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Nutr Cancer. 1994;22(1):85-98.

Cancer mortality and age: relationship with dietary fat.

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  • 1Department of Epidemiology, School of Public Health, Catholic University of Leuven, B-3000, Leuven, Belgium.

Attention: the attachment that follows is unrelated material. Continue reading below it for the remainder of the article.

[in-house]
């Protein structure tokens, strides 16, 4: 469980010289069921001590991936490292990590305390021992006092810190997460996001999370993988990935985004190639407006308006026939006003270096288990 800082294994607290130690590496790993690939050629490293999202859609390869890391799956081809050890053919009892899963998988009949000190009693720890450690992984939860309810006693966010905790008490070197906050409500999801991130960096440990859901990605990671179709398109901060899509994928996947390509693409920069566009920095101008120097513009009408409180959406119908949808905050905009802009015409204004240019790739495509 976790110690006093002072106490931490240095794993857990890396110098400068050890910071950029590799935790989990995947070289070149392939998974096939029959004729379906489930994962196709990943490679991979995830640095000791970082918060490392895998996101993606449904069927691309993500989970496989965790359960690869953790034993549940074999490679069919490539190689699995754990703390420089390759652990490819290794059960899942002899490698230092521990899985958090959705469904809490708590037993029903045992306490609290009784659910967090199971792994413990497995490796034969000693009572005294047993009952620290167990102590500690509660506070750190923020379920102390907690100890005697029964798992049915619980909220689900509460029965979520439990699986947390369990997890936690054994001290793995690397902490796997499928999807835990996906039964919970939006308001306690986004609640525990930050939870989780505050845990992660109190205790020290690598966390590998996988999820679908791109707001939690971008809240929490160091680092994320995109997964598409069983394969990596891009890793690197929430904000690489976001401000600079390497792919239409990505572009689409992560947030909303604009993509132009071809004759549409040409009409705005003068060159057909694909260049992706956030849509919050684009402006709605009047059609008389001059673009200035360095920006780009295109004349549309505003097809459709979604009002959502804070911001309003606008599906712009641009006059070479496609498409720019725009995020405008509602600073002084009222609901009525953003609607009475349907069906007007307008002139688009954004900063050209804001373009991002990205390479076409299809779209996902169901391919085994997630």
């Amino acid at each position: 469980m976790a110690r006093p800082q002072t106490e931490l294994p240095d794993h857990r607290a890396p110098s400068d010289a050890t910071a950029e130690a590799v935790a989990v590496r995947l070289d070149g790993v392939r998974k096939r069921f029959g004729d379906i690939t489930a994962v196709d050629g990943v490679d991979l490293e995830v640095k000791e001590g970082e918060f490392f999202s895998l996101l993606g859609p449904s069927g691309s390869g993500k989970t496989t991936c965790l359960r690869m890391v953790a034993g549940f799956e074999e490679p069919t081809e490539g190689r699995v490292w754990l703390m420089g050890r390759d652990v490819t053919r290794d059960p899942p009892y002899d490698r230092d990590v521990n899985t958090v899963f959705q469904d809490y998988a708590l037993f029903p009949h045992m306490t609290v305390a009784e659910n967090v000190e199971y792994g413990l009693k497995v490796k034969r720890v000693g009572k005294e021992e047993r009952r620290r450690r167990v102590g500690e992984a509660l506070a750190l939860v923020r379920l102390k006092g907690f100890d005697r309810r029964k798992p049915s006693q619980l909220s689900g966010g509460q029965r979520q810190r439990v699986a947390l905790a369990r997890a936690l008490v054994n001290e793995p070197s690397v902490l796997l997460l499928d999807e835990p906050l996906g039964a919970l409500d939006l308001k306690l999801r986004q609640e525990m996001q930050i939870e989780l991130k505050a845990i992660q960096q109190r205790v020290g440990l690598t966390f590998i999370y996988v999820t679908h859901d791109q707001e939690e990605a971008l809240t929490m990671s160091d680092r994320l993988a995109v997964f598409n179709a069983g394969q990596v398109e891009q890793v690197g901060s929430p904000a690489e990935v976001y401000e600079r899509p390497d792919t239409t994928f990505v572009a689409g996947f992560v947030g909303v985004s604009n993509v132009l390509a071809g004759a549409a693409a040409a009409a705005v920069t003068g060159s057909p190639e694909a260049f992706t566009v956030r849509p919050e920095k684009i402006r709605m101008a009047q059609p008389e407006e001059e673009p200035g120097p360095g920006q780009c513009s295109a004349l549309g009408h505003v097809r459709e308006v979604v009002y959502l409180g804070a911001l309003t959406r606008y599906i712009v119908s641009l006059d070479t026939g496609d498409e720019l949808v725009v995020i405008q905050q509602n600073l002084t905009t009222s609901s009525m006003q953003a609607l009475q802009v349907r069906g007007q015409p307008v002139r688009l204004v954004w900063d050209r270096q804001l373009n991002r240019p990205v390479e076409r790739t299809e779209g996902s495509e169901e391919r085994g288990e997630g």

Highly significant correlations exist between total cancer mortality and age expressed by a log total cancer mortality-log age equation (mean r2 0.991 in men and 0.996 in women) or by a second-order polynomial equation including age and age2 (mean r2 0.999 in men and 0.998 in women). In all countries considered (n = 32), the second-order term of age is negative, indicating a decrease in the rate of rise of log cancer mortality at older age. This could be explained by a lesser accuracy of the diagnosis of cancer at older age, by selective survival of subjects resistant to cancer, by a cohort effect, or by a decrease in the rate of growth of cancer at older age. The decrease in the rate of rise of cancer mortality after 65 years of age occurs in all countries and applies to nearly all cancers except breast cancer in women after 75 years of age. A high cancer mortality in a country is characterized by a low intercept and a steep slope of the log mortality-log age equation. These parameters are influenced by dietary fat intake in men and women, with saturated fat increasing total cancer mortality and the ratio of polyunsaturated to saturated fat and the ratio of unsaturated to saturated fat decreasing it. The data on dietary fat were obtained from the Food and Agriculture Organization of the United Nations (FAO) food balance sheets (n = 32) and from dietary surveys (n = 21). Both vary in the same direction, but only the dietary data from the FAO correlate significantly with cancer mortality. This finding points toward a relationship between the level of dietary fat intake and total cancer mortality at the population level.

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